First off, congratulations to Spain on their gold medal win over Greece. Second, I got a chance to watch the USA-Greece game last evening before heading out and having seen it, the precise manner of Team USA's loss makes it rather than surprising than one might have thought. In essence, as some people told me in comments, the Americans did a poor job of defending the pick and roll while the Greek team was clearly having an "on" night and executed brilliantly in terms of making sure to hit their open shots.
The thing of it is that when you get right down to it, when one looks at a collection of talent like Howard, Bosh, Brand, James, Anthony, Wade, Johnson, Jamison, Battier, etc. and feels inclined to proclaim them "the best collection of players in the world" what you aren't saying to yourself is "damn! those guys are going to be great at defending the pick and roll." Indeed, of the twelve players for Team USA exactly zero of them have ever made an All-Defense Team. Now, Shane Battier actually is an extremely good defender and there's a very credible case to be made that picking him over Bruce Bowen for the role of perimeter stopper was the right call and that Bowen is enjoying an outdated repuational advantage.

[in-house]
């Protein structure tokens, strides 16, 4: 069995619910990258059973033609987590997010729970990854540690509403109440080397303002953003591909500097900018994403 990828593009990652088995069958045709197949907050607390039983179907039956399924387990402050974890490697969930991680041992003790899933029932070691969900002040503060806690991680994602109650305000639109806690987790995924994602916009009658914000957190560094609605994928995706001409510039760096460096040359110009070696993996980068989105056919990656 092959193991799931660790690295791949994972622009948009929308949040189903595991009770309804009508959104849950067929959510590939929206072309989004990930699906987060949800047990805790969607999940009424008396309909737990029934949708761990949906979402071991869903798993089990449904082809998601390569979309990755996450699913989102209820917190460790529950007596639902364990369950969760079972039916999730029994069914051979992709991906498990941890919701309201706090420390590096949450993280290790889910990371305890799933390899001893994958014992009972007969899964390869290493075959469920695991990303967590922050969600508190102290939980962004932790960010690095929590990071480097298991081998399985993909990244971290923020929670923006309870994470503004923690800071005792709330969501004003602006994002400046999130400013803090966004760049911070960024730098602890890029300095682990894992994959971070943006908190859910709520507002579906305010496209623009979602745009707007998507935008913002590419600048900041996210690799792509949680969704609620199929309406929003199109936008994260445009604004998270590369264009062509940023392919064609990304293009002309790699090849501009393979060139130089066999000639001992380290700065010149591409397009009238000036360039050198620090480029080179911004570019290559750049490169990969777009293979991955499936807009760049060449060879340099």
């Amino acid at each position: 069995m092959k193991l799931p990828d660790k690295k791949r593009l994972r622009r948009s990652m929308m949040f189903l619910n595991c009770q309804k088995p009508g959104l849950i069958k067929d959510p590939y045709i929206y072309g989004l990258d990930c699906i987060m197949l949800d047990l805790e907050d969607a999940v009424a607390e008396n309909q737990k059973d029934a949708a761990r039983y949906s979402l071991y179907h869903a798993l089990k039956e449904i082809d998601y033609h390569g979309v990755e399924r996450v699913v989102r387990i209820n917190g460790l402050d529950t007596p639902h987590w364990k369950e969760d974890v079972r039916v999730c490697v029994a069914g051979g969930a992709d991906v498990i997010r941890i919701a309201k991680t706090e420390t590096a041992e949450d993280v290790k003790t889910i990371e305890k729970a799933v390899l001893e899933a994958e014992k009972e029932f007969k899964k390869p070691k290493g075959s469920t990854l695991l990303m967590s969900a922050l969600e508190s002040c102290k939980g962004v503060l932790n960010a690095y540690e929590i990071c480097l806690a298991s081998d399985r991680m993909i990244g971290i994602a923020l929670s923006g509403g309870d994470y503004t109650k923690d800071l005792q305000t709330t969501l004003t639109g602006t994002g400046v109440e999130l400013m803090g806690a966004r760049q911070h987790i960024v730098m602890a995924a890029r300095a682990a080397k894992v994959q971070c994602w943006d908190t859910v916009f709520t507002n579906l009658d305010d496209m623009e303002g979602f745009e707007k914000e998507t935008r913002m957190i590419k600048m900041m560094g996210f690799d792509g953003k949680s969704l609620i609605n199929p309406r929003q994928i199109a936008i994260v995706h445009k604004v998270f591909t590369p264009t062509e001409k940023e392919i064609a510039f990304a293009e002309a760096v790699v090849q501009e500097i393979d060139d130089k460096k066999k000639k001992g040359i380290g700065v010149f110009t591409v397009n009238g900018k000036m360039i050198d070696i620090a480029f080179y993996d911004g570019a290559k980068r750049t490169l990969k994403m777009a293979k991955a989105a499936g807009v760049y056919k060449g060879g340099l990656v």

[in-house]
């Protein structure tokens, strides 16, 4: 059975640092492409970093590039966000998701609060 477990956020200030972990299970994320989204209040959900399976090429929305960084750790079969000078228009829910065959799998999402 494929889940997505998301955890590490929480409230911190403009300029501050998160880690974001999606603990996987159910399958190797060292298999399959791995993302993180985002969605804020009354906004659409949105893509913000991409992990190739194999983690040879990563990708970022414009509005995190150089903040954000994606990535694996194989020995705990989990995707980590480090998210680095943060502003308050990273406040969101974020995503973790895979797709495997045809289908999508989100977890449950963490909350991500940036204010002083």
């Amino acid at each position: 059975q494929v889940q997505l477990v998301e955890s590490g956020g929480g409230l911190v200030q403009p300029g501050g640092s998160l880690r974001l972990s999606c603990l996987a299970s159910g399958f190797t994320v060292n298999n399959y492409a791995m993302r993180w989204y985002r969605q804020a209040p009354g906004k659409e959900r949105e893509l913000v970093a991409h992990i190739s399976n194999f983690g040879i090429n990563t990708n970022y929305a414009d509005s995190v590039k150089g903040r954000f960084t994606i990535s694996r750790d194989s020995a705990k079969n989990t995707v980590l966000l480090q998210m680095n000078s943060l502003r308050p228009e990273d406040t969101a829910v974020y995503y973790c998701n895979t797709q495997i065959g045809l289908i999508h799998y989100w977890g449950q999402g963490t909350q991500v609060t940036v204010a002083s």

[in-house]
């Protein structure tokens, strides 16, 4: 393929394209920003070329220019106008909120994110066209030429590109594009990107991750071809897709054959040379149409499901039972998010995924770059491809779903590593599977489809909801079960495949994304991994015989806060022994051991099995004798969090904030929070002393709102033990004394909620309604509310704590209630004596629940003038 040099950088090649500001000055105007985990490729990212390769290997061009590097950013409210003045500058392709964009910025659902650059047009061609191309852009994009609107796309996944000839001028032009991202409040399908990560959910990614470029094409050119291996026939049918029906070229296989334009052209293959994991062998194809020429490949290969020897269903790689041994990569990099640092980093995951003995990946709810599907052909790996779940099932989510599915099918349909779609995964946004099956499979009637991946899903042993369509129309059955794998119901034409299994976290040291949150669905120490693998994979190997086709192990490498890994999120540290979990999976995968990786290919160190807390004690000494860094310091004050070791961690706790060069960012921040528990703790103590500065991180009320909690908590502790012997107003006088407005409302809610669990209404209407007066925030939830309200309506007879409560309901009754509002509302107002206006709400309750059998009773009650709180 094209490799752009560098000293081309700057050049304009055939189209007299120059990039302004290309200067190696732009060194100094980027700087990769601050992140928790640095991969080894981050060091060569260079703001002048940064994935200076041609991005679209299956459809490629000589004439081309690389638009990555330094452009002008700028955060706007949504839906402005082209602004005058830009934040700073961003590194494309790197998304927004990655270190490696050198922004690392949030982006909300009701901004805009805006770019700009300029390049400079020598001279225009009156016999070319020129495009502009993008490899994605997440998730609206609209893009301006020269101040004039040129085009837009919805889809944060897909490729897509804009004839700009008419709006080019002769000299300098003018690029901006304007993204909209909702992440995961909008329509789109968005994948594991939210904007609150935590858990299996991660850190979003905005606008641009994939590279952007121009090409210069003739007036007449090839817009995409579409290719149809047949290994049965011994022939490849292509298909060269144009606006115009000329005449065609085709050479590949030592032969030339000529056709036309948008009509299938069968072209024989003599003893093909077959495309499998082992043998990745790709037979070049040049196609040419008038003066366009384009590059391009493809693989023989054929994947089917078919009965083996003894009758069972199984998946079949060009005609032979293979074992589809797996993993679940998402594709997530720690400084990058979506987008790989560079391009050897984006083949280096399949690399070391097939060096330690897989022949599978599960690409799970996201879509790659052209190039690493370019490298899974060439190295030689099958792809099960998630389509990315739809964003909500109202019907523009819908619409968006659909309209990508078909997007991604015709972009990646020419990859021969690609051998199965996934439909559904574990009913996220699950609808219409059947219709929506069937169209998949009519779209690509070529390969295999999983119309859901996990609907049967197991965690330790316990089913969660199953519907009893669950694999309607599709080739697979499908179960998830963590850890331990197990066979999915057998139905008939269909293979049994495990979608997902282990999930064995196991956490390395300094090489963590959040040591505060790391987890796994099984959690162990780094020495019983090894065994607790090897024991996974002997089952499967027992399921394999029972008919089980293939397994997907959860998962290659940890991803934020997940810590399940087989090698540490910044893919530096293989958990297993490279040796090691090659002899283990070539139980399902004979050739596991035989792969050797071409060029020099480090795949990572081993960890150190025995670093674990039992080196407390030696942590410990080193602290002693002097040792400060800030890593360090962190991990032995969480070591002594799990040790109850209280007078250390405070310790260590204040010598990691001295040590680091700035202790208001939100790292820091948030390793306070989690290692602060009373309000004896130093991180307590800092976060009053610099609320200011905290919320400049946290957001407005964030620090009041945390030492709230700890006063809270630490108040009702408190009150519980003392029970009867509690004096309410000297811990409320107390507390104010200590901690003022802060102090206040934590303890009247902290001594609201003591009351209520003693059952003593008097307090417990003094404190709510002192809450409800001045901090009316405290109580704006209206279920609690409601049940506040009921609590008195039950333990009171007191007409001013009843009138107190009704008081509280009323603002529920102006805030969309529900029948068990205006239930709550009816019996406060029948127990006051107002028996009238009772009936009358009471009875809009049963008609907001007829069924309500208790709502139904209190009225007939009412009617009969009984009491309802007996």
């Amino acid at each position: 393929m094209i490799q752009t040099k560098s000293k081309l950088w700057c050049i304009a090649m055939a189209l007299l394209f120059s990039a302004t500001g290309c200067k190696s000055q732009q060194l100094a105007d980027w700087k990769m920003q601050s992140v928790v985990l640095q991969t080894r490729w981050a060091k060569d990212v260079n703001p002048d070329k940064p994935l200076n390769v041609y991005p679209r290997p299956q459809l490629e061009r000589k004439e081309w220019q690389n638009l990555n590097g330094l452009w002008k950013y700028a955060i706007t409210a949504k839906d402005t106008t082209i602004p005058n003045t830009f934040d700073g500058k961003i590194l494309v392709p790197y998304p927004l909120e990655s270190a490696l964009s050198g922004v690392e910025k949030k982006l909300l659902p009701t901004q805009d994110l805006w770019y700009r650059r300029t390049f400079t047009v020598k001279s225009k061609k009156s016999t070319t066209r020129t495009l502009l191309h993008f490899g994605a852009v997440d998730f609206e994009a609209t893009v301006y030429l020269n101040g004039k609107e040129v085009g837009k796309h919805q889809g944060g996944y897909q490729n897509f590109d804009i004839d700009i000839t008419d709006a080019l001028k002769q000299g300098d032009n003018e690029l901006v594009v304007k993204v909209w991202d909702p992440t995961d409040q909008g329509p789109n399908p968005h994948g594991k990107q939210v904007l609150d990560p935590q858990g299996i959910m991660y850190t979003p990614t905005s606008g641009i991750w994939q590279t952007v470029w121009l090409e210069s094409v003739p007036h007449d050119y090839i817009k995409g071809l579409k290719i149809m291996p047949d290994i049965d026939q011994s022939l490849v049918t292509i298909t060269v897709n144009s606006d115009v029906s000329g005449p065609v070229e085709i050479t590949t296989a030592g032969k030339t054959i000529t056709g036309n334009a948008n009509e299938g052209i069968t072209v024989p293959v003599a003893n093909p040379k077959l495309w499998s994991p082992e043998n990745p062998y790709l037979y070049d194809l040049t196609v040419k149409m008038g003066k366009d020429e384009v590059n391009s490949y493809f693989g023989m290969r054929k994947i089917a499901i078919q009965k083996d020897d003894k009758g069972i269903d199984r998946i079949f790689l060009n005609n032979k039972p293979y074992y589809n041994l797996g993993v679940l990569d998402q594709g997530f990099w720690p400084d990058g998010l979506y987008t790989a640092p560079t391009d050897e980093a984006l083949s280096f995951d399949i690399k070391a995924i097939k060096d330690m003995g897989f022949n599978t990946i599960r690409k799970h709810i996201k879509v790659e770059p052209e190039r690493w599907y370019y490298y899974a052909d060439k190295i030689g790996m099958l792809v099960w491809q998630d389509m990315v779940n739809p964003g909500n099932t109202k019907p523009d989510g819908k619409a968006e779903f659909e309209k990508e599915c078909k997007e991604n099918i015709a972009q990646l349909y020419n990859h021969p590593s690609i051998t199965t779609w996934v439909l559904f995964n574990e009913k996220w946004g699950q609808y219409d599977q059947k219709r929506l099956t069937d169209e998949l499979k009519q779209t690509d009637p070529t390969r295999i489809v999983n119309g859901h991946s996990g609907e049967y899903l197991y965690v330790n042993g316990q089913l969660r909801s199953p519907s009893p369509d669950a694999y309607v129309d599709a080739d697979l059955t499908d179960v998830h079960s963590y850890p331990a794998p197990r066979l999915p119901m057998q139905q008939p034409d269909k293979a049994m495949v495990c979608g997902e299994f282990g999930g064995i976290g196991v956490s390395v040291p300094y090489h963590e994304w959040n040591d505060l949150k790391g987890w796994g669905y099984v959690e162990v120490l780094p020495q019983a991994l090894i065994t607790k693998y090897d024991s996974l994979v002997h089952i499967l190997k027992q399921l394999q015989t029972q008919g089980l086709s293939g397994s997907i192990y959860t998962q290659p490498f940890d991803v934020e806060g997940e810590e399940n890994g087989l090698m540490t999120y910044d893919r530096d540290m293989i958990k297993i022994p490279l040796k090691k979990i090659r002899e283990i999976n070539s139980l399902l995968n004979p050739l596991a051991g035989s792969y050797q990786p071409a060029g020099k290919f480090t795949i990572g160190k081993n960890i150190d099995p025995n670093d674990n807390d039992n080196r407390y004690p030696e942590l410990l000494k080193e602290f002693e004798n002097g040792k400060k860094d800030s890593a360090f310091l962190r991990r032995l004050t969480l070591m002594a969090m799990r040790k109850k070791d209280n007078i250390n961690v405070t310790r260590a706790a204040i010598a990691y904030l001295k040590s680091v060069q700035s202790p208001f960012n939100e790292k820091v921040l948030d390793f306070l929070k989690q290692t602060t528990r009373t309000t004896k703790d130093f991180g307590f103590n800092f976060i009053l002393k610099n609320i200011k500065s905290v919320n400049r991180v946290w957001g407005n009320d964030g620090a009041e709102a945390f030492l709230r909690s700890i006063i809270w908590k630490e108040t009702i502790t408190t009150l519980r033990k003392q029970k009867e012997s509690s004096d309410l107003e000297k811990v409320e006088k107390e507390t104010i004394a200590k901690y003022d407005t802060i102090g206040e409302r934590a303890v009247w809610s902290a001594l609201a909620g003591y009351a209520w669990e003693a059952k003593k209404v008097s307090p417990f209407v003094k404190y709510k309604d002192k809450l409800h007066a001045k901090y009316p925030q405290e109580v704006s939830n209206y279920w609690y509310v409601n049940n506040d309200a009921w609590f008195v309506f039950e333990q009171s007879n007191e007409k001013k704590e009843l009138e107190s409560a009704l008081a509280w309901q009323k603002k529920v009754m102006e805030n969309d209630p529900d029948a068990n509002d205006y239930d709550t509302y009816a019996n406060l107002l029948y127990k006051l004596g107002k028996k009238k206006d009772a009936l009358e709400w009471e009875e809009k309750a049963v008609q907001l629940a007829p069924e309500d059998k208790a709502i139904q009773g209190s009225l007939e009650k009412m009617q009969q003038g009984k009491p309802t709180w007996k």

But still, even a stand-out perimeter stopper isn't really what was at issue here. Rather, the difficulty was the elusive team defense -- probably the least-understood and hardest-to-quantify aspect of the game. Still, even though it would have been difficult to select for team defense, USA Basketball clearly didn't really try. If you look at the opponent statistics table here you'll see that Team USA's roster contained exactly one guy who played on a top-five team in terms of defensive efficiency -- Battier. Hinrich, Brand, and Wade play for teams in the 6-10 bracket. Four guys -- Bosh, Howard, Johnson, and Jamison -- were from bottom-ten teams in terms of efficiency.
Now on some level, I find it a bit hard to blame the program for this. The best famous defensive big men -- Wallace, Duncan, Garnett -- didn't want to play, and getting young-and-talented guys like Bosh and Howard involved in the program seems reasonable. At the same time, it's genuinely hard to know what makes for good team defense. But the rest of the world has clearly gotten good enough, talent-wise, that the fact that our eighth man is an NBA star and nobody else's is doesn't do us any good. An offense is only going to get so good and there are real diminishing returns to adding more and more great players into the mix. Defense is half of the game, and if you want to win you need to plan with team defense in mind to at least some extent.
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